Like the oily men above, the leaders of the conspiracy theory movement share other characteristics. They all speak with a similar tone, using a strong and defensive pitch. It doesn’t require a polygraph or body language, vocal, or psychological analysis to approximate their pathology: these people are emotionally shutdown, deeply hurt liars acting out childhood pain on the biggest, most ridiculous stage available to them. Sound familiar?  


But with the Coronavirus, the chickens are home to roost. Years of spending cuts (incidentally, the cuts are of no interest to the conspiracy theorists) mean the NHS is stretched to its limit and the police numbers aren’t there to administer the lockdown effectively. The chickens, too scared to face reality, double down on their beliefs.

The popularity of conspiracy theories means millions of people are not taking this crisis seriously. The harmless have become the dangerous. Now preyed upon by the fascist right, their overwhelmed minds hear only the narrative that they want to hear: the narrative that absolves them of any need to act over the Coronavirus and, worse, of all responsibility to their community. Instead, pathetically and perilously, they self-elevate themselves as an elite group who know what’s really going on…

These people, and I’m sure I have friends among them, are unlikely to be distancing or isolating. Their children will be roaming free, spreading the virus, parents sitting back on social media absorbing and regurgitating the hateful propaganda, perhaps sneering as us non-believers miss their point entirely. You could even call it a conspiracy to spread the virus.

Instead of humouring them, we should have shut them up years ago. This cult, a poisonous blend of the calculating and the witless, will be responsible for avoidable deaths in Britain in the coming days. 


by Tom Charles @tomhcharles

Thanks to JC for the edits and support x


Death’s Merry Dance

(Inspired by Ingmar Bergman’s film The Seventh Seal)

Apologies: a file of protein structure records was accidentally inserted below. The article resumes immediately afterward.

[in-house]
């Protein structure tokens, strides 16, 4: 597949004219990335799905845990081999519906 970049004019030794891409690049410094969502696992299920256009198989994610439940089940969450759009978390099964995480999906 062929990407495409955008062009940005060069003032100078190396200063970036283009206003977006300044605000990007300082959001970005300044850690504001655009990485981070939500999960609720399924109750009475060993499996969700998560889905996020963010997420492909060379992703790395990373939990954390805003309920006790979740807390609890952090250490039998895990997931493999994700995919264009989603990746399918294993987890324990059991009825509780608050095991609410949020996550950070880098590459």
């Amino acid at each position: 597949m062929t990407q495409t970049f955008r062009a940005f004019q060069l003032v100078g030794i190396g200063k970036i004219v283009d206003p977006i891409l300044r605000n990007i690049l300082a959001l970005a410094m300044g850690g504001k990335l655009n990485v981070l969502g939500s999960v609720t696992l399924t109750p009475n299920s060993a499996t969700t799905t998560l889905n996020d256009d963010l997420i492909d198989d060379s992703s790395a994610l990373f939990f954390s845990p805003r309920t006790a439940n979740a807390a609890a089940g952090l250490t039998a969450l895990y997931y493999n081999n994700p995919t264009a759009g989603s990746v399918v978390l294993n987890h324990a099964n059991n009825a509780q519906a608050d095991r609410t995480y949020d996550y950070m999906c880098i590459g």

I see dystopia unfolding

like a map being unfurled in a storm

In hysteria-panic a new chaotic world emerging

the big bang in reverse…


Unlike the fall of Saigon

no choppers overhead

ferrying the defeated to board ships of hope…!


I’m left writing futile words

trying to make sense of it…

Tavener’s song for Athene

a fitting soundtrack, my own lament…


Trapped inside my crazy head

yet somehow loving the madness

for this asylum belongs to me


finally finding my purpose

sitting amongst the insane

playing never-ending games of chequers…

Sanctuary! Sanctuary! They cry…


Bells cease ringing – clocks backward spinning

naked bodies smeared with wode

run crazed into battle

fighting the Legion of the damned

whom they will slaughter without pity

for all showed themselves heartless…


Butchered entrails worn like scarves

necklaces of ears

dangle between Amazon women’s breasts

strong – proud – justified

For it is all now over

pretence finally vanquished

the Truth left hanging

haunting, blowing in the wind…


Mankind returning to live inside spiritual caves

to be slowly fossilised like their endless dreams…

Only the innocent left, stirring the broth of lost souls

forever trapped in this cauldron of death…


I, like Colonel Kurtz, shuffle into the darkness

to quietly await my assassin…

Knowing I will be the least in the Kingdom of Heaven 

but surely the most grateful………….




M C Bolton,  March 2020

@MarkCBolton1 @UrbanDandyLDN


Photo from

North Kensington: Urgent Awakening to Reality

Published with permission: “People have got to take this seriously x”


When prime minister Johnson announced new measures and recommendations aimed at slowing the spread of the coronavirus last night (Monday 23rd) I thought the message was clear: the government will maintain certain freedoms, but we all need to do our bit – if we don’t, then harsher, more dictatorial measures are inevitable. I thought this would be widely understood, but judging by what I saw on Ladbroke Grove today, I was completely wrong. Without an urgent awakening to reality, our remaining freedoms will be lost and we will be on full lockdown. And in these surreal times, we might need to rely on the most unlikely sources to help us through.

Socialism is Here